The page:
Well Michael, I believe that yourself and Jay need to go back and read the article I posted from the Powell Tribune. The game and Fish numbers are low by a long shot due to the way they count the Bears. The 720 number is only in the greater Yellowstone ecosystem. All the areas outside that contain Bears also, and, are not counted. The Bears are in no way going to be hunted to Extinction. There are plenty of Grizzlies available forthis quota. And, now, in response to Mr. Westemeir. Facts are not emotions. I read several of your posts where, as you believe in your mind, that your thoughts are the only correct ones. This sir, is an emotion driven rant from yourself. I would be very privileged to have the opportunity to pursue one of these trophies in the same country that Teddy Roosevelt once hunted. That is a fact. Just like the previous posts that I have done in the past, I leave emotions out of the picture. I do know, for a fact, that the areas I have hunted for the past 25 years, now have an abundance of grizzlies and wolves. Keep in mind, though, that the original article was about wolves, not grizzlies. That is where the emotions set in on people and they started commenting on the bears. I commented on the bears so that people could have honest info and not just hear say. No emotions. Although, I was more than beside myself when I harvested a beautiful Wyoming wolf this past season. That, sir, is an emotion.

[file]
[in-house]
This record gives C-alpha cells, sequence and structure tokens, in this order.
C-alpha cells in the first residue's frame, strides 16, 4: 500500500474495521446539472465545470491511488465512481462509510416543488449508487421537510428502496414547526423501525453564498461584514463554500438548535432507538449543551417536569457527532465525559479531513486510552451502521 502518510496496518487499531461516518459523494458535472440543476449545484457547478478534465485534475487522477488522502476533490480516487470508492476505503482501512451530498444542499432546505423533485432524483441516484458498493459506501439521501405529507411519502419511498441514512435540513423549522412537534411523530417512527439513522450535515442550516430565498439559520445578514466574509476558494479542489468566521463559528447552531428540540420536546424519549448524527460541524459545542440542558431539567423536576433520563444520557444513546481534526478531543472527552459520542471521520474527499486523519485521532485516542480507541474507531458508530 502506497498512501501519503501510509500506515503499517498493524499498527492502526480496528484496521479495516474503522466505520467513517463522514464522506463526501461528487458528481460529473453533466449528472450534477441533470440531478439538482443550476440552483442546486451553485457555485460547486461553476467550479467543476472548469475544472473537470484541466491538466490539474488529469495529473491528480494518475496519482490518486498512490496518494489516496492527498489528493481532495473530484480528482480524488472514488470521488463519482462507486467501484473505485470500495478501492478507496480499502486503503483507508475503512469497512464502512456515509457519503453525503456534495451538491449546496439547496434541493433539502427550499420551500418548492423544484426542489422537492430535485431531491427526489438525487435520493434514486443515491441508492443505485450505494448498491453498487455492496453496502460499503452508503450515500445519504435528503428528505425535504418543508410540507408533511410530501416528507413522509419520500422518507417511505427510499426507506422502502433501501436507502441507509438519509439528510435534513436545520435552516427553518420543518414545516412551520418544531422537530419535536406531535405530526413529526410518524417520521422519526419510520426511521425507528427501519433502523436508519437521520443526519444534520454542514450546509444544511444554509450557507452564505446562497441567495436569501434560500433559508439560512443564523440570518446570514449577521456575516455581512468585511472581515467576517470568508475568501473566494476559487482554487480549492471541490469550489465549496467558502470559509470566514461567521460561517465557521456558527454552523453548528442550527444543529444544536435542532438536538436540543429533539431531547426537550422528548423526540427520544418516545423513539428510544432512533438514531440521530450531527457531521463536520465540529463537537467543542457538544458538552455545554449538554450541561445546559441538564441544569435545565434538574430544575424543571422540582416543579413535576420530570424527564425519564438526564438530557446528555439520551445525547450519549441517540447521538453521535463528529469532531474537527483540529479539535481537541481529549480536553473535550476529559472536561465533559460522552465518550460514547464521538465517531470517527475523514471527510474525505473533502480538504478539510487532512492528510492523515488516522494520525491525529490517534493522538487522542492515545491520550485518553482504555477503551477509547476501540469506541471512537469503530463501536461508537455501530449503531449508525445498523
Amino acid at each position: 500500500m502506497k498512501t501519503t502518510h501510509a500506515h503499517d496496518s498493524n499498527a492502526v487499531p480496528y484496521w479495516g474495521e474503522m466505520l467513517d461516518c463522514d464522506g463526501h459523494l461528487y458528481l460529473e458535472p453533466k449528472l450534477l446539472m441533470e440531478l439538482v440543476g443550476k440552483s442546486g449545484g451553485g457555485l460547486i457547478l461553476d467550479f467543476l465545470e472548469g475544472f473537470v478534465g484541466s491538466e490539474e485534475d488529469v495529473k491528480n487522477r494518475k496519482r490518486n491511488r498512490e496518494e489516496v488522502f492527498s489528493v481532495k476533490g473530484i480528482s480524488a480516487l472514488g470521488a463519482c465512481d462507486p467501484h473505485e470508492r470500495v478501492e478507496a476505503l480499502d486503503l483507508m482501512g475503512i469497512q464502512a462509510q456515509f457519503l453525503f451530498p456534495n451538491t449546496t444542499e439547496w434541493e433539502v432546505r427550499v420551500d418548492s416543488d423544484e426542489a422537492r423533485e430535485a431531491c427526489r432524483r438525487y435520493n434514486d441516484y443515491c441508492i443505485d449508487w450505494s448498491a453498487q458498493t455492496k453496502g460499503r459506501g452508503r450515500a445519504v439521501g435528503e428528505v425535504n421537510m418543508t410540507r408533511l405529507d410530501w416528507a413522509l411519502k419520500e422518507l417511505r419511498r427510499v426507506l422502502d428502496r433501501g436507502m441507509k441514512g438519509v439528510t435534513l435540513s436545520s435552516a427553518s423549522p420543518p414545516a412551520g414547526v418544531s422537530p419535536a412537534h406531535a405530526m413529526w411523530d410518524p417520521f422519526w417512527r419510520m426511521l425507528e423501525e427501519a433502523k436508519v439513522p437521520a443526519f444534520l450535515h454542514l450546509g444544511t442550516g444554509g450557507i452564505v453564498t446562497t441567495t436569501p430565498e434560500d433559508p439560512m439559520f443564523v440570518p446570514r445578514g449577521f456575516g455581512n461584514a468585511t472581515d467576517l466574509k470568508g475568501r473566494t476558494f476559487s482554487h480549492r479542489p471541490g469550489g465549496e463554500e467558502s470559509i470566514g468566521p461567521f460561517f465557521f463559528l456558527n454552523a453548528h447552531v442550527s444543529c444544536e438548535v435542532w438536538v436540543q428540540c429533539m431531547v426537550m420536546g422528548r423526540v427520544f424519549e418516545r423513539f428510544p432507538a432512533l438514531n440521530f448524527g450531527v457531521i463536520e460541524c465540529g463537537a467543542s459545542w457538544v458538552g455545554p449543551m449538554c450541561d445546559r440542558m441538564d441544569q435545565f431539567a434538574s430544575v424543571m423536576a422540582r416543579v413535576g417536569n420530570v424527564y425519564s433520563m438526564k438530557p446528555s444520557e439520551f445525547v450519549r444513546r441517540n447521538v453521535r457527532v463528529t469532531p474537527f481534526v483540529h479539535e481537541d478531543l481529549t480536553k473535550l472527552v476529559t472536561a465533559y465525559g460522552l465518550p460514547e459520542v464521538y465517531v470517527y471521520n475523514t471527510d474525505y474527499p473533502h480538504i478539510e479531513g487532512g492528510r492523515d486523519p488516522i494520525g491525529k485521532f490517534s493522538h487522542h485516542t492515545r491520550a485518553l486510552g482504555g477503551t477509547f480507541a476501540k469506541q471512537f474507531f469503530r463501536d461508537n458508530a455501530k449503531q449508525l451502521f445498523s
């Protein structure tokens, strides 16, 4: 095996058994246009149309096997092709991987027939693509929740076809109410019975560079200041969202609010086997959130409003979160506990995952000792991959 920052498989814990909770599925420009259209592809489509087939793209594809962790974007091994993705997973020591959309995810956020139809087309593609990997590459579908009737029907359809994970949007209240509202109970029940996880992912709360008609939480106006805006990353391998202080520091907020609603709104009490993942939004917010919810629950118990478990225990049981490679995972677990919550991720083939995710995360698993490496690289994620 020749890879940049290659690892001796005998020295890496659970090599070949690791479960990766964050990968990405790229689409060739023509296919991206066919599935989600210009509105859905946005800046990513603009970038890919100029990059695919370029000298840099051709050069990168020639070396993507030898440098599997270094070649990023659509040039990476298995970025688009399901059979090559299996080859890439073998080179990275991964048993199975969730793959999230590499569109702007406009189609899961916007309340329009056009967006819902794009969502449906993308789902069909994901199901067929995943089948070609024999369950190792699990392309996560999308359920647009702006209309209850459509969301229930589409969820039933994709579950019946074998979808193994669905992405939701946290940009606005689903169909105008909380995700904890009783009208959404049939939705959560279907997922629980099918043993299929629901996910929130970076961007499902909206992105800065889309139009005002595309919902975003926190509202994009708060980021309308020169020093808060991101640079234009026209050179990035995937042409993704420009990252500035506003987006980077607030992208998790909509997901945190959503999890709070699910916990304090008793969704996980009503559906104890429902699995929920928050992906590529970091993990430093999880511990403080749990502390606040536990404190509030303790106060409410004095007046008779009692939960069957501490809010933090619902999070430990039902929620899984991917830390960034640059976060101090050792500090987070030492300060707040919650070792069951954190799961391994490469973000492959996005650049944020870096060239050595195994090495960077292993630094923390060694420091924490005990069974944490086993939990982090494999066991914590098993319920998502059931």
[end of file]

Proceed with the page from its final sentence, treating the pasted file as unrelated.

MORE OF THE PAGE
Jay Westemeier

Mr. Chison, I 've never claimed that my opinions are the end all on a subject that will always be debated. My emotions are driven by the overwhelming science available that is being overlooked by Wyoming G&F, you and your like thinking so-called sportsman. I'm NOT anti-hunting. You obviously believe only what you want to and ignore the fact that a biologically diverse population of predators in the mountain west is essential to the long term health of all wildlife in that area and your prized hobby. The only way a biologically diverse population of wolves and grizzly bears is possible is to allow them to spread to other known grizzly and wolf populated areas. Wyoming continues to view the northwest corner of the state as a wildlife preserve that should be isolated from the rest of the state and country.

Ken Chison